men. The Title is wanting. After having heard
various incredible Reports concerning thefe Things,
I obtained the Sight of them, thro' the unfpeaka-
able Clemency of the Qiieen's Majefty, whofe
Fraifes I cannot find Words fufliciently to exprefs.

I perceived that they related to the two Tribes
of this Place, viz. VENERIA and CONCORDIA;
and a little lower, I obferved in fomewhat larger
Charaders, the word ADLEGERVNT ; under
which were the Names of feveral renowned Per-
fons, with a DiftiniSlion of the different Tiibes of
the Romans ; but I fliall referve this to foeak of in
another Place.


yf« Account of other Antiquities.

IN other Accounts which I have feen, I find
Mention made of more Statues and Bulls, which
were either found after my Departure from thence,
or may only be other Names given to thofe which
were found before; but be that as it wiil, I will
not beguile the Reader, of a Catalogue of them ac
lead ; which is all follows.

The Statues of Nero, Germanicus, Claudius, and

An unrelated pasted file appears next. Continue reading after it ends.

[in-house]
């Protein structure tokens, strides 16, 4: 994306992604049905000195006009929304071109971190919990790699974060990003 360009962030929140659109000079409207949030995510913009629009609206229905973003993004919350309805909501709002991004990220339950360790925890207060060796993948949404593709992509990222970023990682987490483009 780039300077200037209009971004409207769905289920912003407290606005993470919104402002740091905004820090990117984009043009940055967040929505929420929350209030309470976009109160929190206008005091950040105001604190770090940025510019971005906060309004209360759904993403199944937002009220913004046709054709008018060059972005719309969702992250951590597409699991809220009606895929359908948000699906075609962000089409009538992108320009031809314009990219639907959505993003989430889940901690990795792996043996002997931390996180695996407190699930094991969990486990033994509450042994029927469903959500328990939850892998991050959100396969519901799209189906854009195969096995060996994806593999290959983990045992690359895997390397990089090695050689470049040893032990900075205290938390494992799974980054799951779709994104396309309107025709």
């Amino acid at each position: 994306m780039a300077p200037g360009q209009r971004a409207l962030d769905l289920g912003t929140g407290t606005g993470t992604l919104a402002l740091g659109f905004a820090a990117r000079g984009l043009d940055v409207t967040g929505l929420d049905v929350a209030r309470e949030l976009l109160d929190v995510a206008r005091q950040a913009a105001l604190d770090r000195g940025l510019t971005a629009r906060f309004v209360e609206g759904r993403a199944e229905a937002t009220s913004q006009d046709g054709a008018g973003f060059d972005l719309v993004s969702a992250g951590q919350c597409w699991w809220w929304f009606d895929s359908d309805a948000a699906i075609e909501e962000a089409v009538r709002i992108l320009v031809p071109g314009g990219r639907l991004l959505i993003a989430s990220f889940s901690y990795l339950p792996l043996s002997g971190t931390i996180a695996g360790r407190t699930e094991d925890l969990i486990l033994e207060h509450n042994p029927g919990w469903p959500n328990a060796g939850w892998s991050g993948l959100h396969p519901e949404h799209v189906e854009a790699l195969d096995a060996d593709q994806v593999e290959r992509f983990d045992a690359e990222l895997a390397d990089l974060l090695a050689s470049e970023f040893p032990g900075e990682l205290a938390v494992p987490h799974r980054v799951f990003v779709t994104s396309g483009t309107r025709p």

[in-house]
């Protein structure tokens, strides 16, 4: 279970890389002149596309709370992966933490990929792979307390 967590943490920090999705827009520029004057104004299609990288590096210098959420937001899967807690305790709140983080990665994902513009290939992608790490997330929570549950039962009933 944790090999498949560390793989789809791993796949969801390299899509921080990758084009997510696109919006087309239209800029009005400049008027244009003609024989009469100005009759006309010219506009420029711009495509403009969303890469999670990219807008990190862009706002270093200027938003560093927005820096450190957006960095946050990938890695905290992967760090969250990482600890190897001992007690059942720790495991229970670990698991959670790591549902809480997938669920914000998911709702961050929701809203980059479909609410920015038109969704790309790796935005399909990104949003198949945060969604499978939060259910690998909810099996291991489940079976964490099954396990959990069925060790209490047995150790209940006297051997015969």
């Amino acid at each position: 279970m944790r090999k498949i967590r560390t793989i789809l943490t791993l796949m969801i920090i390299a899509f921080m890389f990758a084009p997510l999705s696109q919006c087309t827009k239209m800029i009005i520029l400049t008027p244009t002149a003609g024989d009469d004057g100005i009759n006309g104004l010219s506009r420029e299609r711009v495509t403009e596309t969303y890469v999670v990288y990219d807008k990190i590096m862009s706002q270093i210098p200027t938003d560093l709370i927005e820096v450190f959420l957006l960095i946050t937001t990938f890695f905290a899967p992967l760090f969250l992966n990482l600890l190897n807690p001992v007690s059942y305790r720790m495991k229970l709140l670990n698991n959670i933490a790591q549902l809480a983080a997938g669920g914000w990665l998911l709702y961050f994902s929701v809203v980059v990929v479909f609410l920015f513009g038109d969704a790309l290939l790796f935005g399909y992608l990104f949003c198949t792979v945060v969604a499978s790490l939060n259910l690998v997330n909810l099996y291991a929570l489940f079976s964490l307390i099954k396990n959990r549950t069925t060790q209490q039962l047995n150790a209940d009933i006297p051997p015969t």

two Women unknown : A Marble Statue of Vefpa-
fian, and an Atalanta, in which is obferved the


yS ^Description of the

Grecian Method. Two other Images, fitting in a
State-chair, well preferved. Several fmali Statues
of Bronze, fome of which appear to have been the
Houfehold Gods, or Lares of the Heracleans. An
Image, fuppofed to be Mercury -, holding in his
right Hand a full Purfe, and in his hh a Tortoife
on a Difh ; which pofTibly is only an Allegory, to
fhew that this God was the Inventor of Mufick, as
is very learnedly laid down by P. Paciaudi a Thea-
tine, in a Differtation, which he dedicated to the
Marquis dell Hofpital^ French EmbaiTador at Na-
ples, to whom his Majefty had prelcnted that Sta^
tue. They found alfo [feveral Marble Bufls ; the
moft remarkable among which, were thofe of Ju-
piter Ammon, Juno, Pallas, Ceres, Neptune, Mer-
cury, Janus Bifrons, a little Infant, and a Youth
with a Drop of Gold of an oval Form, hanging
from his Neck unto his Bread. The few BafTi
Relievi which are found, are fo trifling that they
are not worth fpeaking of, there being only one of
any Value, which is the Reprefentation of a Sacri-
fice. This is what I have feen handed about for an
Account of the Things found in Heraclea, after"
my Departure thence ; the Truth of which, I
leave the Reader to judge, and fhall proceed to
make Obfeivations on what I faw with my own

C H A P. VI.

Ohfervations on the ahovemen'/ioc-d Infer htions.

HAVING taken notice of the Time when the
Foundations of the Theatre were laid, and
having found fo many curious Ornaments therein ;
it feems impoflible that they fhould have been all
put there at the Beginning. And as there have